Diversification and food security in crop-livestock farming systems of Singida Region, Tanzania

Written by: Ntengua Mdoe, Gilead Mlay, Aida Isinika and Gideon Boniface

Diversification is a key strategy for coping with risks associated with climate change and variability among households in Africa’s semi-arid areas. The extent of diversification varies across households, but the crop and livestock enterprises undertaken comprise of at least one crop and one livestock species. As found in a recent APRA study, the nature of crop-livestock diversification in the farming systems of the semi-arid Singida Region, central Tanzania, has varying impacts for farmer food security. The research saught to answer the following policy-relevant questions: (i) How important is diversification in the crop-livestock farming systems of the Singida Region? (ii) What are the prominent crops and livestock species diversified by households in these farming systems? (ii) What is the degree of risk associated with different crop-livestock portfolios? (iii) How does crop-livestock diversification affect food security?

Importance of diversification

Evidence from the APRA findings show that diversification is widely practiced in Singida Region. Ninety-two per cent of 600 sample households studied were found to diversify two or more crops with at least one livestock species. Only 8 per cent diversified one crop with at least one livestock species. The five top ranking crop-livestock portfolios taken up by households are: (i) Maize, sorghum, sunflower, cattle, goats and chickens; (ii) Maize, common beans, cattle, goats and chickens; (iii) Maize, sunflower, cattle, goats and chickens; (iv) Maize, sorghum, cattle, goats and chickens and (v) Sorghum, sunflower, cattle, goats, sheep and chickens.

Prominent crops of the portfolios (in terms of percentage of sample households practicing them) were maize, sorghum and sunflower. The inclusion of maize in four of the portfolios is of note because it is drought prone. This is likely because maize is a staple food crop preferred by most households and thus, farmers continue to grow it despite the risk of not harvesting anything in the instance of low rains. Sorghum and sunflower are drought-tolerant crops; their prominence in the top-ranking portfolios may be strategic to reduce the risks associated with climate change and variability.

The prominent livestock species in the five top-ranking crop-livestock portfolios were cattle, goats and chickens. The prominence of cattle, which are highly vulnerable when grazing grounds dry up during prolonged droughts, is due to the fact that cattle are used as a store of wealth and considered more prestigious than goats, sheep and chickens. Chickens and goats were kept largely as a farmer survival strategy – in case of drought and the impacts on cattle. Unlike cattle, chickens and goats are relatively less affected due to their ability (chickens) to scavenge and (goats) to browse on shrubs when there is no grass.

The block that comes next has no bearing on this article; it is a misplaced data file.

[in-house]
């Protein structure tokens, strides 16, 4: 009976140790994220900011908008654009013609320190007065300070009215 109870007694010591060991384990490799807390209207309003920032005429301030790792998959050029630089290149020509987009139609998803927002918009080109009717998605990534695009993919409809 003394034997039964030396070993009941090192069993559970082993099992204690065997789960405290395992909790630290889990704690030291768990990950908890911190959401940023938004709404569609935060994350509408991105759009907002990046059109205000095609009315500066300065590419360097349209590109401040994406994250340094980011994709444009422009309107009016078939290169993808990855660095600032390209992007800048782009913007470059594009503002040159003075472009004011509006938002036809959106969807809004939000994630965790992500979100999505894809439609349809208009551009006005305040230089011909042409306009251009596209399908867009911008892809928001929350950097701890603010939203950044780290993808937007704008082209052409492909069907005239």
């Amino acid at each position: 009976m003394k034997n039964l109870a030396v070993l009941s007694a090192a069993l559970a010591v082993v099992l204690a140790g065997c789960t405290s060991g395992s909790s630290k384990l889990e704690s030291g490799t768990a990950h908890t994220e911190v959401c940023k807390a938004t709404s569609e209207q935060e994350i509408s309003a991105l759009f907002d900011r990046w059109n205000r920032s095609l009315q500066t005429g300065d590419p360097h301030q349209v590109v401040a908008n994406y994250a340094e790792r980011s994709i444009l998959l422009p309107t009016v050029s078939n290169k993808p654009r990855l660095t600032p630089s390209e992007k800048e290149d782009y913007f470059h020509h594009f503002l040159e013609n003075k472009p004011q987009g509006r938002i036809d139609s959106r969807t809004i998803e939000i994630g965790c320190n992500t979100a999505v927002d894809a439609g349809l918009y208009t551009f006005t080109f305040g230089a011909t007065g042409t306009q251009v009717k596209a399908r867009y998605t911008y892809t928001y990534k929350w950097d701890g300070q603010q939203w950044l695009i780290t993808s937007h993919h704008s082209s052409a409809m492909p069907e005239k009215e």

Risk associated with crop-livestock portfolios

The coefficient of variation (CV) measure was used as an indicator of the degree of income risk associated with different crop-livestock portfolios. The crop-livestock portfolio comprising maize, sorghum, sunflower, cattle, goats, sheep and chickens was associated with the lowest risk (i.e., lowest CV), while the portfolio comprising maize, common beans, cattle, goats and chickens was associated with the highest degree of risk (i.e., highest CV). Apparently, the crop-livestock portfolio associated with the lowest risk includes maize and cattle, which are sensitive to climatic shocks, especially droughts. However, the risk associated with maize and cattle is downplayed by the inclusion of sorghum, sunflower, goats and chickens, which are drought-tolerant.

Effects on household food security

Households with higher levels of food security were associated with higher levels of crop-livestock diversification, suggesting a positive correlation between the two. This may largely be due to dietary diversity from the crop and livestock species in diverse portfolios. Where household food access depends largely on own production, crop-livestock diversification provides households with the products they cannot afford due to high market prices.

Conclusion and policy implications

The APRA study findings suggest that more efforts are needed to promote sorghum and other drought-tolerant and early-maturing crops over maize, which is drought-prone, in semi-arid areas. This should go hand-in-hand with efforts in crop breeding and improvement programmes to develop drought-tolerant maize varieties that meet consumer preferences. Goats and chickens that can thrive under critical drought conditions should also be promoted. The prominence of cattle, which are less resilient to drought and extreme heat conditions, calls for interventions to reduce risk in cattle production. Such interventions could include water harvesting and storage, as well as climate-smart cattle breeding.

Photo credit: CIAT/Georgina Smith